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Provisional tax helps you manage your income tax. You pay it in instalments during the year instead of a lump sum at the end of the year.

You'll have to pay provisional tax if you had to pay more than $5,000 tax at the end of the year from your last return. $2,500 before the 2020 return.

It's payable the following year after your tax return. For example, if your residual income tax from your 2023 return is more than $5,000, then you'll need to pay provisional tax during the 2024 tax year.

Provisional taxpayers often earn:

  • self-employed income
  • rental income
  • income earned as a contractor
  • income from a partnership
  • overseas income.

There are some situations where you may need to pay provisional tax on your reportable income.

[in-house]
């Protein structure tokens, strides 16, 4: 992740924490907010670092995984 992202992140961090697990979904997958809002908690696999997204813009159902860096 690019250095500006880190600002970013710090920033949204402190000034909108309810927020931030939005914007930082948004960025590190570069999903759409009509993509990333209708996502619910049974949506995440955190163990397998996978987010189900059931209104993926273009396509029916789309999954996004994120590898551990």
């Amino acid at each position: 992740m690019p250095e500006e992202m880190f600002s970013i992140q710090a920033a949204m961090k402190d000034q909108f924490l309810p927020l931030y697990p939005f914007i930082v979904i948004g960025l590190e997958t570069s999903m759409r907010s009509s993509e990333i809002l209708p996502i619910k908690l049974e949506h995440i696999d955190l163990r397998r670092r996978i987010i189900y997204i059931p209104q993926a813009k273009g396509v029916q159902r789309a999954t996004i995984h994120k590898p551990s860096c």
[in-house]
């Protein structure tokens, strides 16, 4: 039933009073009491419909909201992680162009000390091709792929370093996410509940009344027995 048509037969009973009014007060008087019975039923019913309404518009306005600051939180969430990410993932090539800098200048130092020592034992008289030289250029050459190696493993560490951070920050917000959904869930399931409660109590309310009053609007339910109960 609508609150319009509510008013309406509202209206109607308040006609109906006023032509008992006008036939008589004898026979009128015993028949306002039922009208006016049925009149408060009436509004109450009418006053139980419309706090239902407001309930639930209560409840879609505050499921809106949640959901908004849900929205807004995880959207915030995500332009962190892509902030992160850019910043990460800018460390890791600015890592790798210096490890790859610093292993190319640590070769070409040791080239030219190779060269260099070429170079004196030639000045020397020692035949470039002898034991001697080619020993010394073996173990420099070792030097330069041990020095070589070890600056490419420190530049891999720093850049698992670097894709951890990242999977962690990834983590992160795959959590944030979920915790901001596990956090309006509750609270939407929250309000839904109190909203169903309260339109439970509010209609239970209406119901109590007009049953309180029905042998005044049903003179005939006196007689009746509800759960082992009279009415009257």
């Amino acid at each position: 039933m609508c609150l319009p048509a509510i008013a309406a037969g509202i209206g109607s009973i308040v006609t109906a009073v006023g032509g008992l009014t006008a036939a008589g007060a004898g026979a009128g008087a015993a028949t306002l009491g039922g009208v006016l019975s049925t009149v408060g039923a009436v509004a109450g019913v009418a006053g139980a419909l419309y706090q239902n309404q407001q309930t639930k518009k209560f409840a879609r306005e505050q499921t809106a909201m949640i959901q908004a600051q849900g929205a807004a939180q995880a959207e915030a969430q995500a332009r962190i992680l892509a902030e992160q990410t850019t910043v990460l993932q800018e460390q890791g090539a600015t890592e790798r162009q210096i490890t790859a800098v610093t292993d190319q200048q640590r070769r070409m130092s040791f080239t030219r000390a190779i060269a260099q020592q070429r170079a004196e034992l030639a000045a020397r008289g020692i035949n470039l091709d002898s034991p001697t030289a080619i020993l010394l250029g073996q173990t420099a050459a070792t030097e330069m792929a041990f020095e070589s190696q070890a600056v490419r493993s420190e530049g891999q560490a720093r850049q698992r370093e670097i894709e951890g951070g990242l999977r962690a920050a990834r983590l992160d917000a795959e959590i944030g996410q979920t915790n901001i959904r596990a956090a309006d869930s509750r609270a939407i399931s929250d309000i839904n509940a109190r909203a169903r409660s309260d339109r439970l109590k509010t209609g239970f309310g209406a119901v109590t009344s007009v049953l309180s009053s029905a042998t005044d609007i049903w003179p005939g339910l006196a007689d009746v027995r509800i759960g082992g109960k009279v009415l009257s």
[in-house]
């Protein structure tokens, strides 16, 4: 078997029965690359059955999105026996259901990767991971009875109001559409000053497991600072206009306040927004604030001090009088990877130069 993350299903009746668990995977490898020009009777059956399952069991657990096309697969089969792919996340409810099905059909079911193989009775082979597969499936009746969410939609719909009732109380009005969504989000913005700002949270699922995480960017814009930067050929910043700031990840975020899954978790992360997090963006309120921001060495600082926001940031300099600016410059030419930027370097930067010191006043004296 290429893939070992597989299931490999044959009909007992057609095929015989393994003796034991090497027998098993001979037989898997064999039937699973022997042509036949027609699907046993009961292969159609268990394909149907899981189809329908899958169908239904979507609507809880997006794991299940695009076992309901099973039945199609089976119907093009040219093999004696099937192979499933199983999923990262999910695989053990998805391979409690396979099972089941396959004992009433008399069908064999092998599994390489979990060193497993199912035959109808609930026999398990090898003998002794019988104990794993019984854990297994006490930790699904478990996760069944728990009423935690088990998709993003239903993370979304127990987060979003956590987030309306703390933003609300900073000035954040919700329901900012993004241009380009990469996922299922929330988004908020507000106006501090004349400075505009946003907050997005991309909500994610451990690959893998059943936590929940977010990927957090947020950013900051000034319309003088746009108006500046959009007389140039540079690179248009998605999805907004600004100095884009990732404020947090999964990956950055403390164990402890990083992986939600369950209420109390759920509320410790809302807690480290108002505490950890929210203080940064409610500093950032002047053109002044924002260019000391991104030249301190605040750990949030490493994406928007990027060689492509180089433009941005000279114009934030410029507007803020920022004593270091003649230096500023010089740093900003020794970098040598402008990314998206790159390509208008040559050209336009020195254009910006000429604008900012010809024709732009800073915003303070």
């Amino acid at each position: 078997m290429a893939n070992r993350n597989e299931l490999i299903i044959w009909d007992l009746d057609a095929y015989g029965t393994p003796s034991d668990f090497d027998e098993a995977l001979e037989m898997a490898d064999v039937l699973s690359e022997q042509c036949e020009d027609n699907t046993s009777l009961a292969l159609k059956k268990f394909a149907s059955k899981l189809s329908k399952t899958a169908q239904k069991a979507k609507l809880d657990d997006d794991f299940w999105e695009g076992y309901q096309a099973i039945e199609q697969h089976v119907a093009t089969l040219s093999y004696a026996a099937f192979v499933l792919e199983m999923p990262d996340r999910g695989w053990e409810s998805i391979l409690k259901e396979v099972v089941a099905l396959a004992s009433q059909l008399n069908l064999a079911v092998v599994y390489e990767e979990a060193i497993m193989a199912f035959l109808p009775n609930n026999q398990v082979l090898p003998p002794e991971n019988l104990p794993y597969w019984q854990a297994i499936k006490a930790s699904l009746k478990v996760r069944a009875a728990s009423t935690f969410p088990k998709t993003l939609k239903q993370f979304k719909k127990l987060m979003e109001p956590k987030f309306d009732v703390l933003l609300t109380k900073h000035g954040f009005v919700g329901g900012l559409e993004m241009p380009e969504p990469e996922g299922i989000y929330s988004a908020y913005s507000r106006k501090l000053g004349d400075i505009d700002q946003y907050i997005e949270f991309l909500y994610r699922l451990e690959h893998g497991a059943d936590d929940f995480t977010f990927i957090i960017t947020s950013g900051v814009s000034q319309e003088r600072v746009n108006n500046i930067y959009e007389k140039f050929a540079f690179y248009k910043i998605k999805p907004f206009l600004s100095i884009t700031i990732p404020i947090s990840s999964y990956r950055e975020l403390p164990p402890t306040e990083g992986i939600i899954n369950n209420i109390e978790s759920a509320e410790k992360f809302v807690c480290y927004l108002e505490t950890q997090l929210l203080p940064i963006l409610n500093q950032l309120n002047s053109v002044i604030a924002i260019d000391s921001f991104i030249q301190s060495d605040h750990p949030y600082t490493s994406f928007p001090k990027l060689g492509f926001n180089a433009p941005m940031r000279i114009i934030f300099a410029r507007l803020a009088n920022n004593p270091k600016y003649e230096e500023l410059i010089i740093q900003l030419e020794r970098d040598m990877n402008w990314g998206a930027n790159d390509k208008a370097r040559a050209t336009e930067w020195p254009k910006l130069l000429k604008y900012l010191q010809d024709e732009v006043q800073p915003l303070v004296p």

These can be due to:

  • incorrect use of tax code or rate for PAYE, interest, or dividends
  • lump sum payments that did not have tax deducted, or not enough tax deducted
  • employee share scheme income that did not have tax deducted
  • property sales subject to the bright-line property rule.

In light of COVID-19 the provisional tax threshold has been increased from $2,500 to $5,000. This means any current provisional taxpayers with provisional tax payments of less than $5,000 will have until 7 February following the year they file to pay their tax bill. This is intended to lower compliance costs for smaller taxpayers and allow them to retain cash for longer.

Last updated: 28 Aug 2023
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